When the injured leaf edge falls off, the adults merely migrate to another frond, beginning the cycle again. Notes Goolsby, "In the fern's native range, this damage is both subtle and significant. It causes the plant to grow slowly and to stay in balance with other plants."

As much as the researchers have learned, there's still a piece missing in the puzzle. "We had tools of modern biotechnology to help us differentiate the look-alike fern genotypes," Goolsby says, "but we still don't know how mites tell the difference." (See box, page 13.)

Coming to America?

In Florida, the mite may eventually be joined by two other natural enemies of climbing fern. They are small moths, each no more than a half-inch from wingtip to wingtip. In their caterpillar stage, they feed on fern fronds.

Austromusotima camptozonale, collected from climbing fern in Australia, is bright white with a few black and brown spots and stripes on its wings. Neomusotima conspurcatalis, from Australia, India, Malaysia, and Thailand, has dark-brown wings, edged in white and dotted with white, boomerang-shaped flecks.

Perhaps this trio of Old World climbing fern's natural enemies can turn the tide against this pernicious Everglades invader.—By Marcia Wood, Agricultural Research Service Information Staff.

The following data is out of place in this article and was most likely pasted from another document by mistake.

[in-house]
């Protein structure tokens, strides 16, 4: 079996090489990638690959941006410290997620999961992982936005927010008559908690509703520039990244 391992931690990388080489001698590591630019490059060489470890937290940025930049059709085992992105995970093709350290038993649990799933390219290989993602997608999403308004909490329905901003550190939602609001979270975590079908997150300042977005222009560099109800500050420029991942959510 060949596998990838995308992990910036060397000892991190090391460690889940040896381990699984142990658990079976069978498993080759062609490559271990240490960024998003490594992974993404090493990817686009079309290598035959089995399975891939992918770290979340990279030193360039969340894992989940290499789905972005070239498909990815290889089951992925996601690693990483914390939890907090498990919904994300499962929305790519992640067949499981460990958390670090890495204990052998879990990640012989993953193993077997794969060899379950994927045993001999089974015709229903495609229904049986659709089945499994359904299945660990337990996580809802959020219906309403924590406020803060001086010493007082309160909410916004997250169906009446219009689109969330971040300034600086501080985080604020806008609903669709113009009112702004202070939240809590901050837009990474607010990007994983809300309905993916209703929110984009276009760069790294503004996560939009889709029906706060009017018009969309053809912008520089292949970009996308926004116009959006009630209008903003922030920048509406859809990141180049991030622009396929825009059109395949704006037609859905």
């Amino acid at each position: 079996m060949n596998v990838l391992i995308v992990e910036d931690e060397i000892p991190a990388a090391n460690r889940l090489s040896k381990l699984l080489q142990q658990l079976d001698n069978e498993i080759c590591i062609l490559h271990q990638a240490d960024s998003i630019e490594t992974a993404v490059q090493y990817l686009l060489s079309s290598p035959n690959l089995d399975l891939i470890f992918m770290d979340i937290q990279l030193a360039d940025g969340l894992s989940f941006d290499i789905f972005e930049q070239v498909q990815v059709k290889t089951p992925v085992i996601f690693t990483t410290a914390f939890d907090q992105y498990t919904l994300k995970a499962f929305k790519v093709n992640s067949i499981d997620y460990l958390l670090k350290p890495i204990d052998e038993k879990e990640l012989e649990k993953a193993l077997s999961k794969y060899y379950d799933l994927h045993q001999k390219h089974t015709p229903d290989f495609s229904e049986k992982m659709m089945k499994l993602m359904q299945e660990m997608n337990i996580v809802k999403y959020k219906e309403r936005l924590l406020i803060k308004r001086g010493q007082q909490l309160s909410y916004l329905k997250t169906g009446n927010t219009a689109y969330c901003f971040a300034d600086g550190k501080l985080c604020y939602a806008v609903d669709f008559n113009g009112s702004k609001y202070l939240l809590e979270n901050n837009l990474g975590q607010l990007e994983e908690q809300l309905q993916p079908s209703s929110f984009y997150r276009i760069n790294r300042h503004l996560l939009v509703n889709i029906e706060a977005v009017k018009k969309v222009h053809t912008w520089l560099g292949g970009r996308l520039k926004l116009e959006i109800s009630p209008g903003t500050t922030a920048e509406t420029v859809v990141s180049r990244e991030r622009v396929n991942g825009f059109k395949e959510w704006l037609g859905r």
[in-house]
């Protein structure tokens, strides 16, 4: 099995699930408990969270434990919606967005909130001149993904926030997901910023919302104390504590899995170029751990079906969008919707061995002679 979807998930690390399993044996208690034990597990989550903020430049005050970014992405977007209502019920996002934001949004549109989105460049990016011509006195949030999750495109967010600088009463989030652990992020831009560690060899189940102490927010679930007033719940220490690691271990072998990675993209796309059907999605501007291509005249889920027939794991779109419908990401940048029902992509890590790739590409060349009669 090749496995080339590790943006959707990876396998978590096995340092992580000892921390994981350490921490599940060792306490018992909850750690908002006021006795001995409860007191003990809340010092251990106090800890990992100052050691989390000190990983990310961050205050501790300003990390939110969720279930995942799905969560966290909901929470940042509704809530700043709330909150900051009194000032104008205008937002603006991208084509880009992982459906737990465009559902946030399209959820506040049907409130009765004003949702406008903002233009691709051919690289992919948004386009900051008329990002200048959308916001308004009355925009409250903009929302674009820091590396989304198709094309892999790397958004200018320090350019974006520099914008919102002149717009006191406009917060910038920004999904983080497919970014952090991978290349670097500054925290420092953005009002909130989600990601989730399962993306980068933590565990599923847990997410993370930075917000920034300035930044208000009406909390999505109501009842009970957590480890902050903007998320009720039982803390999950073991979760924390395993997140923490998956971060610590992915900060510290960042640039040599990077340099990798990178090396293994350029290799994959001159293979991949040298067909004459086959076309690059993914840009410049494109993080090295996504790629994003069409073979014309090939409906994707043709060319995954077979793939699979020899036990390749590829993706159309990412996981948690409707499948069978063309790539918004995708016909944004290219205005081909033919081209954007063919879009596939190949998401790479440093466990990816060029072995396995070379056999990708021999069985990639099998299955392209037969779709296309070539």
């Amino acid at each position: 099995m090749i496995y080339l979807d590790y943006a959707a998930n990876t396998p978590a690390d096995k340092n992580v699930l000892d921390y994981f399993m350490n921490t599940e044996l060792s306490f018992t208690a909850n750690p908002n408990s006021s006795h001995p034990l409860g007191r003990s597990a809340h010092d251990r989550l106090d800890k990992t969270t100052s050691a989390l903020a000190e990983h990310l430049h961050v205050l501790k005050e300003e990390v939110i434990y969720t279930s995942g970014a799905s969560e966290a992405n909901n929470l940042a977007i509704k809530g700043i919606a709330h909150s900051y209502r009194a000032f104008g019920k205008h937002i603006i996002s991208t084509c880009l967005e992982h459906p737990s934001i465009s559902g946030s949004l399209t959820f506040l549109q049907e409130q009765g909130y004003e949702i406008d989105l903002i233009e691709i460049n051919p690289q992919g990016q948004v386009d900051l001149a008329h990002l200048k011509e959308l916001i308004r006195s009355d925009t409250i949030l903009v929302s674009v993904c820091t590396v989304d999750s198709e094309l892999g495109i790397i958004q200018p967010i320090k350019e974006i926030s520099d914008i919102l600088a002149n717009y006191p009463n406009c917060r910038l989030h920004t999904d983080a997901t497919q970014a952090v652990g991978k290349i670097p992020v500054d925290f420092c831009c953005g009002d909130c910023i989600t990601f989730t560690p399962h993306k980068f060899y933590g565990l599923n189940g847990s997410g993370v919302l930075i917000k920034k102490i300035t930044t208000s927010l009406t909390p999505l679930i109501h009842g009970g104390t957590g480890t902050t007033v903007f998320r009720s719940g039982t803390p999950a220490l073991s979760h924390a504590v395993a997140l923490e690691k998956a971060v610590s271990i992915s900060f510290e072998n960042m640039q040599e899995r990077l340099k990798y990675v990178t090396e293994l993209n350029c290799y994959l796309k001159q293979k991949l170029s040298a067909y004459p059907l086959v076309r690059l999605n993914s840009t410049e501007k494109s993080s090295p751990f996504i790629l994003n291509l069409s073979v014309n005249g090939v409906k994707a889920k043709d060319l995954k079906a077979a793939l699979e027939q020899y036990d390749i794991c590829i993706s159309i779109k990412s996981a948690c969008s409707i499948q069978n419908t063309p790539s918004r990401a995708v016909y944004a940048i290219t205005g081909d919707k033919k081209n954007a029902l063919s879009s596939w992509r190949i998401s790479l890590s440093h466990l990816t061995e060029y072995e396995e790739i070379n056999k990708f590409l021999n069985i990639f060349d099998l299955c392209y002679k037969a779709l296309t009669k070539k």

This research is part of Crop Protection and Quarantine, an ARS National Program (#304) described on the World Wide Web at www.nps.ars.usda.gov.

John A. Goolsby is with the USDA-ARS Australian Biological Control Laboratory, 120 Meiers Rd., Indooroopilly, Queensland, Australia 4068, phone 617-3214-2821, fax 617-3214-2815.



A Floracarus perrepae mite: Click here for full photo caption.

Floracarus perrepae
mite,
a top candidate for fighting
Old World climbing fern.

(K11273-1)

Microscopic Look at Mite Mouthparts

It's already known that when mites successfully attack fern plants, fronds form tight curls that provide perfect food and housing for the little attackers.

But the mystery of why mites of certain genotypes attack certain Old World climbing fern genotypes—but not others—remains unsolved. Scientists have recently ruled out the possibility that the stylets of certain mites are too short to puncture cells on the front surfaces of some ferns.

Thomas Freeman of North Dakota State University, Fargo, used scanning electron microscopy to determine that mite stylets are 10 micrometers long, certainly long enough to penetrate frond surface cells, which he showed are only 1 or 2 micrometers thick.

"Now that we know some mechanical problem isn't the barrier faced by certain mites," says ARS entomologist John A. Goolsby, "we think an unknown interaction between chemicals in the mite and in ferns is an underlying factor in some mites' success."—By Marcia Wood, ARS.

"Hungry Mite May Quell Old World Climbing Fern" was published in the July 2004 issue of Agricultural Research magazine.

 

Last Modified: 3/6/2014